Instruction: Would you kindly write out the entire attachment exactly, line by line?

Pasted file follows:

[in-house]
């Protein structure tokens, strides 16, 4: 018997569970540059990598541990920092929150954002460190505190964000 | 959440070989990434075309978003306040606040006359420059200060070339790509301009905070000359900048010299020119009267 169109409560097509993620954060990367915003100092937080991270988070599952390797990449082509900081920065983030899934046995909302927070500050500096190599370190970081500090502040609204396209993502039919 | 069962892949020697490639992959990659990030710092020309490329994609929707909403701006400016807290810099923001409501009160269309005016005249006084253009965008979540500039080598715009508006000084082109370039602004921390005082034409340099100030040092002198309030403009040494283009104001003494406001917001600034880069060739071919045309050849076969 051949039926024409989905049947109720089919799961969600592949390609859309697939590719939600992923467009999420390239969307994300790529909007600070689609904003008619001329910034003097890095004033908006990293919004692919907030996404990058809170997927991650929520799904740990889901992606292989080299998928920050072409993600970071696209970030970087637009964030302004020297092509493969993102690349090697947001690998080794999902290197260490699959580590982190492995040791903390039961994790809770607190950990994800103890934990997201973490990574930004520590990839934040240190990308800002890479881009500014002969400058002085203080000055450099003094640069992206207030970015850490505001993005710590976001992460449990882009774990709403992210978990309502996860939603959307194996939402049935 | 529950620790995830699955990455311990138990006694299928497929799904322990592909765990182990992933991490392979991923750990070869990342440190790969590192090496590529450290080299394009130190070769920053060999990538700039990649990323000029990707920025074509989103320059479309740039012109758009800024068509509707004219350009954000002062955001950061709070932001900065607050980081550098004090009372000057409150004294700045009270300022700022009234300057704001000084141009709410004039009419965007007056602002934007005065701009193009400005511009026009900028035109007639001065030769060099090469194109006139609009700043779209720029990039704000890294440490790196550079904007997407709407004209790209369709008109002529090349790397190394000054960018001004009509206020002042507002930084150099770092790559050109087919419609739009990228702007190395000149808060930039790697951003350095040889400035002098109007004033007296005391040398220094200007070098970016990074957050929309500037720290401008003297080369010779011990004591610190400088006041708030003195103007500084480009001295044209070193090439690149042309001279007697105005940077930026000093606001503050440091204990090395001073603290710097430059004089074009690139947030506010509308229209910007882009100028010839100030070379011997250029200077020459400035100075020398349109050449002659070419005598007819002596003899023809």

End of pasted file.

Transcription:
[in-house]
């Protein structure tokens, strides 16, 4: 018997569970540059990598541990920092929150954002460190505190964000 | 959440070989990434075309978003306040606040006359420059200060070339790509301009905070000359900048010299020119009267 169109409560097509993620954060990367915003100092937080991270988070599952390797990449082509900081920065983030899934046995909302927070500050500096190599370190970081500090502040609204396209993502039919 | 069962892949020697490639992959990659990030710092020309490329994609929707909403701006400016807290810099923001409501009160269309005016005249006084253009965008979540500039080598715009508006000084082109370039602004921390005082034409340099100030040092002198309030403009040494283009104001003494406001917001600034880069060739071919045309050849076969 051949039926024409989905049947109720089919799961969600592949390609859309697939590719939600992923467009999420390239969307994300790529909007600070689609904003008619001329910034003097890095004033908006990293919004692919907030996404990058809170997927991650929520799904740990889901992606292989080299998928920050072409993600970071696209970030970087637009964030302004020297092509493969993102690349090697947001690998080794999902290197260490699959580590982190492995040791903390039961994790809770607190950990994800103890934990997201973490990574930004520590990839934040240190990308800002890479881009500014002969400058002085203080000055450099003094640069992206207030970015850490505001993005710590976001992460449990882009774990709403992210978990309502996860939603959307194996939402049935 | 529950620790995830699955990455311990138990006694299928497929799904322990592909765990182990992933991490392979991923750990070869990342440190790969590192090496590529450290080299394009130190070769920053060999990538700039990649990323000029990707920025074509989103320059479309740039012109758009800024068509509707004219350009954000002062955001950061709070932001900065607050980081550098004090009372000057409150004294700045009270300022700022009234300057704001000084141009709410004039009419965007007056602002934007005065701009193009400005511009026009900028035109007639001065030769060099090469194109006139609009700043779209720029990039704000890294440490790196550079904007997407709407004209790209369709008109002529090349790397190394000054960018001004009509206020002042507002930084150099770092790559050109087919419609739009990228702007190395000149808060930039790697951003350095040889400035002098109007004033007296005391040398220094200007070098970016990074957050929309500037720290401008003297080369010779011990004591610190400088006041708030003195103007500084480009001295044209070193090439690149042309001279007697105005940077930026000093606001503050440091204990090395001073603290710097430059004089074009690139947030506010509308229209910007882009100028010839100030070379011997250029200077020459400035100075020398349109050449002659070419005598007819002596003899023809």